Information literacy (IL) within an everyday life context is connected to searching for, critically evaluating and using information effectively. Everyday life IL is about being able to address a range of information needs (e.g., financial, health, or legal) that relate to everyday practices as well as making informed decisions that are of significant value to individuals and communities. IL is regarded as an important condition for civic participation and engagement, informed citizenship, health, well-being and, generally, people's quality of life (Leung, 2010). However, compared to the vast amount of IL research within educational and workplace settings, there has been relatively little research conducted so far on examining the effective use of information and its impact in relation to people's everyday life situations. For example, although IL has been researched within quite diverse contexts and with a variety of foci, such as age (e.g., older adults/fourth age/retired people, young people/men, early years/preschool, nursery, aging women), different roles (e.g., parents, retired, citizens) and situations (e.g. pregnant women, immigrants, unemployed, job seekers, carers, health issues), the literature lacks a holistic view to this body of research. In addition, so far, IL in everyday life context has received less attention in terms of empirical research when compared to other conceptual lenses that have been adopted within the wider spectrum of user-focused information research, such as that of information seeking behaviour, that do not address the critical positioning and value of IL. Thus, this paper presents a critical review of relevant literature on everyday life IL. It seeks to offer a snapshot of existing research within this area and aims to develop a research agenda for further exploration of the growing everyday life IL domain. We based the review on literature published between 2000-2016 and sourced from a range of different databases (Science Direct, Library and Information Science and Technology Abstracts, ERIC, Emerald, ABI/Inform, Library and Information Science Abstracts, Library Literature and Information Science, and Google Scholar). We conducted the search using two terms, 'information literacy' and 'everyday life' in all search fields of the individual databases. Additional related terms, such as 'community', were found to be closely connected to other contexts, for example, that of education and the workplace, which were beyond the scope of this research. We also excluded from the retrieved results articles that focused directly on students' education and the workplace. Our paper emphasises the importance of examining IL within different everyday life settings and highlights existing gaps that need further development in terms of empirical research. A comprehensive review of everyday life IL research is particularly of importance since it will help us understand the diversity and the dynamic nature of IL needs and activities. It will also help us highlight the implications of the lack of IL and identify the key players in the advocacy of IL within different everyday life settings. The review suggests that the outcome of everyday life IL research has the potential to inform the design and delivery of evidence-based information services offered by decision makers and practitioners in different sectors and communities (Yates and Partridge, 2014). It also demonstrates that this area of research is still in its infancy and more varied contexts need to be explored to nurture a robust understanding of the use and impact of information in people's everyday lives.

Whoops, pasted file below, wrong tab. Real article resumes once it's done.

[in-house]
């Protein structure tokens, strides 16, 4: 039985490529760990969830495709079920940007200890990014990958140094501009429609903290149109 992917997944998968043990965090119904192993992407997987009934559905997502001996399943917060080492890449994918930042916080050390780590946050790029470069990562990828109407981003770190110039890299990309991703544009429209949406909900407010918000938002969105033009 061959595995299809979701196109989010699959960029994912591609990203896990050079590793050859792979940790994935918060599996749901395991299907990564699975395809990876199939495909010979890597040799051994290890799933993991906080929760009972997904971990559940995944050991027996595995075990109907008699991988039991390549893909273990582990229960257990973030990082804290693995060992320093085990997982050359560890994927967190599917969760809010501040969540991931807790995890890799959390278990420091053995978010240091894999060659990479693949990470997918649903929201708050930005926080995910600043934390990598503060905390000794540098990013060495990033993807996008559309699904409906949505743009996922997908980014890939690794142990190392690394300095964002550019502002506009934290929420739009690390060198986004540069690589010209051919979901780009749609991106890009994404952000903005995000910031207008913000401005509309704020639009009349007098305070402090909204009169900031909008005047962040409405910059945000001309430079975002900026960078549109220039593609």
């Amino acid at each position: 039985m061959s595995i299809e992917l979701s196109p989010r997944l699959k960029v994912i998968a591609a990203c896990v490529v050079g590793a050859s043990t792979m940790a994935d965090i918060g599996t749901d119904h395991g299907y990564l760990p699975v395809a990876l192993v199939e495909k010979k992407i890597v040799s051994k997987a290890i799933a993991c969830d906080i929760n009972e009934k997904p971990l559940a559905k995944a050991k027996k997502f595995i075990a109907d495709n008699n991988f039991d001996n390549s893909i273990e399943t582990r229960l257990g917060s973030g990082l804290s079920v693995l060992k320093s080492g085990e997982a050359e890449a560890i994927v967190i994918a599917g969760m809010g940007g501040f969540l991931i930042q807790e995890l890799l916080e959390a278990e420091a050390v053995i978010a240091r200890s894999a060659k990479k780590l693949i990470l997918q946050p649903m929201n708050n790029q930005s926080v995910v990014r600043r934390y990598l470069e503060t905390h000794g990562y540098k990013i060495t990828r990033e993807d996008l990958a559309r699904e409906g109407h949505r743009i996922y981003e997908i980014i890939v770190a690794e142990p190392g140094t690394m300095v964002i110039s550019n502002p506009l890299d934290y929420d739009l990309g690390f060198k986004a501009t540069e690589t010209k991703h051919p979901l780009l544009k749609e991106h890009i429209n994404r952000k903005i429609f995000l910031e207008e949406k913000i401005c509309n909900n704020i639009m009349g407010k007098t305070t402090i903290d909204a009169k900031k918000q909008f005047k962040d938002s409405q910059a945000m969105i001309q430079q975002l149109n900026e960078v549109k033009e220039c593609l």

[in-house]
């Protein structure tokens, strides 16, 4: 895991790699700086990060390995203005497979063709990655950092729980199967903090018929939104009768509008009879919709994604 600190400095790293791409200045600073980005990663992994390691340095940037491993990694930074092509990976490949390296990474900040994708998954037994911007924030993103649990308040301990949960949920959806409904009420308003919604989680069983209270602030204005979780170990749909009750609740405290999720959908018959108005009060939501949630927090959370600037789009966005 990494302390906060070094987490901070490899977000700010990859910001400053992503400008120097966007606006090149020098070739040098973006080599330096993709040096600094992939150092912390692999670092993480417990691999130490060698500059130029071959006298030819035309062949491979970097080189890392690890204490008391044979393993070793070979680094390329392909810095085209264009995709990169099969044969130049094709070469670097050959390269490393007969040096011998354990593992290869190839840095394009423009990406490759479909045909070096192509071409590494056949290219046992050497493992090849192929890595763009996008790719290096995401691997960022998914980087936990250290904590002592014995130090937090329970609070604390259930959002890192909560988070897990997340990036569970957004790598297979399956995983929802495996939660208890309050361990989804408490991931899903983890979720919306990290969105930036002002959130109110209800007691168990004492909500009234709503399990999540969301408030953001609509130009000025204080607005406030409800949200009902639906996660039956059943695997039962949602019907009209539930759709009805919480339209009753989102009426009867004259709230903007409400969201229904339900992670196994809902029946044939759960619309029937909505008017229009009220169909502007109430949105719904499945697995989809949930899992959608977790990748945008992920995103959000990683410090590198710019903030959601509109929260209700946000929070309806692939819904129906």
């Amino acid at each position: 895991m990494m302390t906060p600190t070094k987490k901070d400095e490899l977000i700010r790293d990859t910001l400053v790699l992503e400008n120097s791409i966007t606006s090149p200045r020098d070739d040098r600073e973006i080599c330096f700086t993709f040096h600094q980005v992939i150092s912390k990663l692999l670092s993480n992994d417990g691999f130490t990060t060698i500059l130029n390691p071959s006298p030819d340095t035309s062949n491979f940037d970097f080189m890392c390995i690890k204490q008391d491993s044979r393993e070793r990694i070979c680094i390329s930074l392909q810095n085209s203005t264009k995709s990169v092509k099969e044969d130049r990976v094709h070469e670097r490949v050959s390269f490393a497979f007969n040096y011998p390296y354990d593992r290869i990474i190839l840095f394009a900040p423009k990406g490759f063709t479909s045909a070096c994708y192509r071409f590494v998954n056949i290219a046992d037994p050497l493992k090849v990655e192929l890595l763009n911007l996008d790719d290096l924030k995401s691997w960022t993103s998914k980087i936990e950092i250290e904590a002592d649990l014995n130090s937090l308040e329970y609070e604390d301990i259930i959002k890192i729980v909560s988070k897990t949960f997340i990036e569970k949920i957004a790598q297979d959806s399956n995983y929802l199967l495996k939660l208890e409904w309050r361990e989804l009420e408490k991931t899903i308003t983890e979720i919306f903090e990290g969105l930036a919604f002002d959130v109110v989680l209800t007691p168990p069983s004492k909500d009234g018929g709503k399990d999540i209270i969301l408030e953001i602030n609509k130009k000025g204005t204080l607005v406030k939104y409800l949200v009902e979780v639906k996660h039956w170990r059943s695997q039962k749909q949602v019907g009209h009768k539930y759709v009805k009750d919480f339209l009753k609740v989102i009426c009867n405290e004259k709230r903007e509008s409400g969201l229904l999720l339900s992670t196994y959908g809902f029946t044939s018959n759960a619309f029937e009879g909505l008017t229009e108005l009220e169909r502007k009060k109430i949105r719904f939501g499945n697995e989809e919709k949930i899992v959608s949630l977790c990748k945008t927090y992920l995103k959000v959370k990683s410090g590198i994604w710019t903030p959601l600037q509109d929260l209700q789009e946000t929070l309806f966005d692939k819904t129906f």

MARTZOUKOU, K. and SAYYAD ABDI, E. 2016. Everyday life information literacy: a review of literature. Presented at the 4th European conference on information literacy (ECIL 2016), 10-13 October 2016, Prague, Czech Republic [online]. Available from: http://ecil2016.ilconf.org/wednesday-12th-morning-session/